He later reported having walked several miles with them and having “talked much” not only with them but also with other knowledgeable church members during that summer. “I took Hiram the brother of Joseph,” he recalled, “and we went into the woods and set down and talked together about 4 hours. I inquired into the particulars of the coming forth of the record, of the rise of the church and of its progress and upon the testimonies given to him.”
This was, plainly, a careful and searching interview, conducted by an intelligent, skeptical man who, as his subsequent story shows, could be quite independent-minded. However, the next day, based on what he had learned from Hyrum Smith and others, “I rose early and betook myself to earnest prayer to God to direct me into truth; and from all the light that I could gain by examinations, searches and researches I was bound as an honest man to acknowledge the truth and Validity of the Book of Mormon.”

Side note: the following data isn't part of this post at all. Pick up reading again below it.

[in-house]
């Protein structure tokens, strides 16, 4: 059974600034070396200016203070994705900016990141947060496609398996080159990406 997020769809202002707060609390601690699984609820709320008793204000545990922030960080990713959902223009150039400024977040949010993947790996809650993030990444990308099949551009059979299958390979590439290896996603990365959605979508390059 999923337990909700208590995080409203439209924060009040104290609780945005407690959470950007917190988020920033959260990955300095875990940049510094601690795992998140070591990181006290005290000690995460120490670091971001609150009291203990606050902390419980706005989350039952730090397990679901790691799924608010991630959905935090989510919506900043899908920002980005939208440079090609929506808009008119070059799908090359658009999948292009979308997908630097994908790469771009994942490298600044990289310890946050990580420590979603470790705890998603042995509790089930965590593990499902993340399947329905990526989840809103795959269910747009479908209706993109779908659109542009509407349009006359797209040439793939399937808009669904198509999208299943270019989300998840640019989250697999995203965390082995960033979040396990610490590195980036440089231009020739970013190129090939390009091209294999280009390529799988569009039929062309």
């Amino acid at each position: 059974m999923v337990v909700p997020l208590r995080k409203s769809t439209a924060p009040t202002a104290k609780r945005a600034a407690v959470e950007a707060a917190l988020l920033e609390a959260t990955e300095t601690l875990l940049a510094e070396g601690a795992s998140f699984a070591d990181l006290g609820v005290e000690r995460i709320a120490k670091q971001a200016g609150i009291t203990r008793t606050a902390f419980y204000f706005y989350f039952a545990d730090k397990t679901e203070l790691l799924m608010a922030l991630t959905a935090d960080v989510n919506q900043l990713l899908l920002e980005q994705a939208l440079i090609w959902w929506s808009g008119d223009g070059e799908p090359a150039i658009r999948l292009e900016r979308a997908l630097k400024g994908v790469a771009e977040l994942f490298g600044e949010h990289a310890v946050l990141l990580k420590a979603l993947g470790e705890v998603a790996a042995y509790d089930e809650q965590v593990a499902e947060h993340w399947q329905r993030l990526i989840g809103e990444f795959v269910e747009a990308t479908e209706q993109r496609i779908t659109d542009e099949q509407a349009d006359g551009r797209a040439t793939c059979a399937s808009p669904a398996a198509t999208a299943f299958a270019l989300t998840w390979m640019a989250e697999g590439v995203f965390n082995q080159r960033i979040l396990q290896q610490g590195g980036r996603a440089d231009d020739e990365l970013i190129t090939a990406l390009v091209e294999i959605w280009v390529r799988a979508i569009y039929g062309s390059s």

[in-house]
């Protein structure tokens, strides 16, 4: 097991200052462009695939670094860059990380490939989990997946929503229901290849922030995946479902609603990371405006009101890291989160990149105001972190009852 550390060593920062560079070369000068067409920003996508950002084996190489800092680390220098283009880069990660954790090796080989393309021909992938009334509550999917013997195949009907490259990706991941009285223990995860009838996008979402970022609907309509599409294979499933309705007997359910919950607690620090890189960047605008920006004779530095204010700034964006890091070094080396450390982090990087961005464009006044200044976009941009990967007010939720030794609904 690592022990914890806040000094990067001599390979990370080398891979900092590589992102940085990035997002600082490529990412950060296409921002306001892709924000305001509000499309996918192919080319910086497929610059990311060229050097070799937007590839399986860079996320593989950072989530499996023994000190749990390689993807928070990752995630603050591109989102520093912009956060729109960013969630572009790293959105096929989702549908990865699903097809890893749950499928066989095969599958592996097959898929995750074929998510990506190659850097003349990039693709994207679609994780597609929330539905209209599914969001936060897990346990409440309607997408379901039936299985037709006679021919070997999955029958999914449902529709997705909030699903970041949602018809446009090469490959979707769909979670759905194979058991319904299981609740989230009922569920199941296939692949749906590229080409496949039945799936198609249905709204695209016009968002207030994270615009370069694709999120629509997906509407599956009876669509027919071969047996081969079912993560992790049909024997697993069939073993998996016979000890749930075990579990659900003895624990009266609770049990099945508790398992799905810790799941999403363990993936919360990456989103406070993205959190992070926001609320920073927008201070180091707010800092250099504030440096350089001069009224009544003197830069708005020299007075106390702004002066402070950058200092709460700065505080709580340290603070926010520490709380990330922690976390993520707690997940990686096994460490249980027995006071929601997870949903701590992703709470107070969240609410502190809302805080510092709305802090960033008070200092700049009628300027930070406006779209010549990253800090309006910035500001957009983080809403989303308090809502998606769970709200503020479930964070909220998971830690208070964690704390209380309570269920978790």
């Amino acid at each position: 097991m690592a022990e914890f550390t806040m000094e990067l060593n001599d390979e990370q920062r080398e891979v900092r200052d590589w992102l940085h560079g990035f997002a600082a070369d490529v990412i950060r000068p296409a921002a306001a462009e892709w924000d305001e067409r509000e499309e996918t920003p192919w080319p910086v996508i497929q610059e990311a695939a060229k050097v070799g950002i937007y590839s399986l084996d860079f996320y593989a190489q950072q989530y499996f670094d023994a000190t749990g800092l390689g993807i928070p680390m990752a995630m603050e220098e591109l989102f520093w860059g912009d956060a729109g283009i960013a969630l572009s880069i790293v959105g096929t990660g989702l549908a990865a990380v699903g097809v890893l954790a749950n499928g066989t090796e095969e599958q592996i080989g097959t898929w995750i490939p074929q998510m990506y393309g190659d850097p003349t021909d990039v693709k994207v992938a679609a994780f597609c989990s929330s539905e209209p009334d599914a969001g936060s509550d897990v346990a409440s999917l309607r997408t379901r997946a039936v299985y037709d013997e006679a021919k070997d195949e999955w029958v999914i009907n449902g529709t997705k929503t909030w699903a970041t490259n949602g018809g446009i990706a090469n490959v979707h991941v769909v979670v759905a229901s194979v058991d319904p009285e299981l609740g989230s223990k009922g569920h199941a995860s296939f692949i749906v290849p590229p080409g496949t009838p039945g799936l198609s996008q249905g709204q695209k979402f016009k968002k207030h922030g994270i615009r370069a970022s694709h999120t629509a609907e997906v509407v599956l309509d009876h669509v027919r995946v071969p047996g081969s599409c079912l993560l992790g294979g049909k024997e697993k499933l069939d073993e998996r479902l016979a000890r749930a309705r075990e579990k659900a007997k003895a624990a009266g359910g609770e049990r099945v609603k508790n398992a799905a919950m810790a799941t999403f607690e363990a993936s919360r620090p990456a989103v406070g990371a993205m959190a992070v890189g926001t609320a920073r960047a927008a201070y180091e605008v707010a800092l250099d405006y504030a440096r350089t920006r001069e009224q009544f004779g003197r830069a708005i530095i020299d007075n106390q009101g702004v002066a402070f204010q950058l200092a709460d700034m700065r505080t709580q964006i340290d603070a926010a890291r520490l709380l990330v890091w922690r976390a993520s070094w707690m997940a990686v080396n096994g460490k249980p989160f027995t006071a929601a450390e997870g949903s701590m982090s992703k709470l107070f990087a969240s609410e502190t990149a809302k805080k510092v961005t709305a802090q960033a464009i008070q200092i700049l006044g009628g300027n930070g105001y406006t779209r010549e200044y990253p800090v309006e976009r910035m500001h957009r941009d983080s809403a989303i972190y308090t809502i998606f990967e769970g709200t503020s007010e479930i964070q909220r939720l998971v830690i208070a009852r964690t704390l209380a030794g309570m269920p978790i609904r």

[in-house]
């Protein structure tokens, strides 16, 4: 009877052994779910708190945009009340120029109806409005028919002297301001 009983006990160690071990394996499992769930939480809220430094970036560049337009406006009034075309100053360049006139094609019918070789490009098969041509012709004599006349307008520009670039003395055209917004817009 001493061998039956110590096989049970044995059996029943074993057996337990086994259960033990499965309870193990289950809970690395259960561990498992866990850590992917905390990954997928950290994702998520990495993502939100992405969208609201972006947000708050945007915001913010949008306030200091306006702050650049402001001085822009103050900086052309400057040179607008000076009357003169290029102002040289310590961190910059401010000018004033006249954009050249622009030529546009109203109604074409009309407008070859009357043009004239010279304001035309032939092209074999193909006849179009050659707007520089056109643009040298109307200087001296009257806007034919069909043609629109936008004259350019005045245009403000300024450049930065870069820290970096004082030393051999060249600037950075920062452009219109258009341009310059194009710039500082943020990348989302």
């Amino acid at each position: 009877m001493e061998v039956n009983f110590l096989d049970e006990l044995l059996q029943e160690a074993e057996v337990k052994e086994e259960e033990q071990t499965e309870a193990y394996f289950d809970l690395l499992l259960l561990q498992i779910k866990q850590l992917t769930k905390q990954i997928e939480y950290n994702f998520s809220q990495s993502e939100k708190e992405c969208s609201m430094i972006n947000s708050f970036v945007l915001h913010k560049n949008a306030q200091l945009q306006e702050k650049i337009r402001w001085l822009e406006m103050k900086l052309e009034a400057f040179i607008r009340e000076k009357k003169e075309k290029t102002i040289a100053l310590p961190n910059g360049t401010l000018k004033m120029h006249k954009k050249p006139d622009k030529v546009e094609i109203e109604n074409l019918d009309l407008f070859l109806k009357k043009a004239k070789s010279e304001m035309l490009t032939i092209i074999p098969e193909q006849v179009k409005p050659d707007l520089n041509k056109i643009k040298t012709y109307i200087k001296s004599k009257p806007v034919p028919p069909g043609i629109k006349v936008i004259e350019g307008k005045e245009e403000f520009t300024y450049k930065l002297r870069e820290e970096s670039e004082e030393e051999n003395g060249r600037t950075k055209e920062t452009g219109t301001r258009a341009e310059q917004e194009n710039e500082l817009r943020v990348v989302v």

Thereupon, having made an informed and prayerful decision, McLellin asked Hyrum Smith to baptize him.
“When I thoroughly examine a subject and settle my mind,” McLellin reflected in his 1880 letter, “then higher evidence must be introduced before I change. I have set to my seal that the Book of Mormon is a true, divine record, and it will require more evidence than I have ever seen to ever shake me relative to its purity. I have read many ‘Exposes.’ I have seen all their arguments. But my evidences are above them all!”
"It is hard to imagine someone better positioned to evaluate the testimonies of the Book of Mormon witnesses than William McLellin,” said historian Steven Harper in "Evaluating the Book of Mormon Witnesses." “He spent much of his life disaffected from The Church of Jesus Christ of Latter-day Saints and had no interest in sustaining it. Yet as he wrote of his 1831 experience with the book and its witnesses, he was bound by the evidence to acknowledge its truth and validity.
"He not only knew the testimonies of the Book of Mormon witnesses, he knew some of them personally and interviewed them intimately. He was no fool, no dupe. And he was positioned to know whether the witnesses were fools, dupes or conspirators. So well informed, McLellin chose to believe the testimonies of the witnesses were truthful.”